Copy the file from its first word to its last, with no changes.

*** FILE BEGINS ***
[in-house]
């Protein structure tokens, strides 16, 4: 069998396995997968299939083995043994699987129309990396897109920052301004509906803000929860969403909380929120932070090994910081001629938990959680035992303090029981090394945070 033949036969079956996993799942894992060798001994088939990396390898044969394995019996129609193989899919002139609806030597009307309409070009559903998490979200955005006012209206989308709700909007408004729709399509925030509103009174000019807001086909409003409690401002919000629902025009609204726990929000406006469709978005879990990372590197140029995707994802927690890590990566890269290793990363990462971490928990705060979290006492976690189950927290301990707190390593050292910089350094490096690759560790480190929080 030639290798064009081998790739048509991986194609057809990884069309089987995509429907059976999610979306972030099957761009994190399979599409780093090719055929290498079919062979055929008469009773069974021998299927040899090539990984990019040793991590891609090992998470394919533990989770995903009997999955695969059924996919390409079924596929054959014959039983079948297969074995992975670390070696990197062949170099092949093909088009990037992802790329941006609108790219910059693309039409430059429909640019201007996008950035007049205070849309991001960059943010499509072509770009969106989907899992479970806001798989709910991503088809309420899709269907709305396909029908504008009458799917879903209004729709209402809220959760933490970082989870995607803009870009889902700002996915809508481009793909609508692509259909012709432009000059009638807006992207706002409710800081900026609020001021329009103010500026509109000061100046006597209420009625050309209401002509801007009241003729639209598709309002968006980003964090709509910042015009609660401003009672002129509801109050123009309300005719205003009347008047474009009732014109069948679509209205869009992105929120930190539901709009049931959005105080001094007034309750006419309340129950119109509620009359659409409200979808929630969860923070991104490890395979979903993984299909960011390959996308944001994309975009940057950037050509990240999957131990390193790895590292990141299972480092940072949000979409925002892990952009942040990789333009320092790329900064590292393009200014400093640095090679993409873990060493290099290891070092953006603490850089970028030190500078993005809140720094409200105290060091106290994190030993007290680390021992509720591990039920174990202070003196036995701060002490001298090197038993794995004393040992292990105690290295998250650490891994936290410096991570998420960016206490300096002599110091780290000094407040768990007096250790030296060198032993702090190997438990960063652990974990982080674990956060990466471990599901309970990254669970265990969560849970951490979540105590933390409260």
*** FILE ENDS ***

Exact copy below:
[in-house]
């Protein structure tokens, strides 16, 4: 069998396995997968299939083995043994699987129309990396897109920052301004509906803000929860969403909380929120932070090994910081001629938990959680035992303090029981090394945070 033949036969079956996993799942894992060798001994088939990396390898044969394995019996129609193989899919002139609806030597009307309409070009559903998490979200955005006012209206989308709700909007408004729709399509925030509103009174000019807001086909409003409690401002919000629902025009609204726990929000406006469709978005879990990372590197140029995707994802927690890590990566890269290793990363990462971490928990705060979290006492976690189950927290301990707190390593050292910089350094490096690759560790480190929080 030639290798064009081998790739048509991986194609057809990884069309089987995509429907059976999610979306972030099957761009994190399979599409780093090719055929290498079919062979055929008469009773069974021998299927040899090539990984990019040793991590891609090992998470394919533990989770995903009997999955695969059924996919390409079924596929054959014959039983079948297969074995992975670390070696990197062949170099092949093909088009990037992802790329941006609108790219910059693309039409430059429909640019201007996008950035007049205070849309991001960059943010499509072509770009969106989907899992479970806001798989709910991503088809309420899709269907709305396909029908504008009458799917879903209004729709209402809220959760933490970082989870995607803009870009889902700002996915809508481009793909609508692509259909012709432009000059009638807006992207706002409710800081900026609020001021329009103010500026509109000061100046006597209420009625050309209401002509801007009241003729639209598709309002968006980003964090709509910042015009609660401003009672002129509801109050123009309300005719205003009347008047474009009732014109069948679509209205869009992105929120930190539901709009049931959005105080001094007034309750006419309340129950119109509620009359659409409200979808929630969860923070991104490890395979979903993984299909960011390959996308944001994309975009940057950037050509990240999957131990390193790895590292990141299972480092940072949000979409925002892990952009942040990789333009320092790329900064590292393009200014400093640095090679993409873990060493290099290891070092953006603490850089970028030190500078993005809140720094409200105290060091106290994190030993007290680390021992509720591990039920174990202070003196036995701060002490001298090197038993794995004393040992292990105690290295998250650490891994936290410096991570998420960016206490300096002599110091780290000094407040768990007096250790030296060198032993702090190997438990960063652990974990982080674990956060990466471990599901309970990254669970265990969560849970951490979540105590933390409260």